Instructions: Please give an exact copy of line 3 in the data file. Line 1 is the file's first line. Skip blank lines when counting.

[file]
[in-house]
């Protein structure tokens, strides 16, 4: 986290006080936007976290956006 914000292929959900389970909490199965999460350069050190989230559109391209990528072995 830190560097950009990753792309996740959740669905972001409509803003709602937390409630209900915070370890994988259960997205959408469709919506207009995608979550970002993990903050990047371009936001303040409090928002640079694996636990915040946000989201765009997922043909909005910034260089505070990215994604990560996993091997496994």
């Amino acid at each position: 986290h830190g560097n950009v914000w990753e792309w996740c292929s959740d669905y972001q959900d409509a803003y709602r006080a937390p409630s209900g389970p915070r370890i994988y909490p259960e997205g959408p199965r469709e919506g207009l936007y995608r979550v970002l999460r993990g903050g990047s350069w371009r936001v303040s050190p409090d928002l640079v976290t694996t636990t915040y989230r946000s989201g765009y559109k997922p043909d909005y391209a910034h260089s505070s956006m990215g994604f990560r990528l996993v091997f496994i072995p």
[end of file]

């Amino acid at each position: 986290h830190g560097n950009v914000w990753e792309w996740c292929s959740d669905y972001q959900d409509a803003y709602r006080a937390p409630s209900g389970p915070r370890i994988y909490p259960e997205g959408p199965r469709e919506g207009l936007y995608r979550v970002l999460r993990g903050g990047s350069w371009r936001v303040s050190p409090d928002l640079v976290t694996t636990t915040y989230r946000s989201g765009y559109k997922p043909d909005y391209a910034h260089s505070s956006m990215g994604f990560r990528l996993v091997f496994i072995p």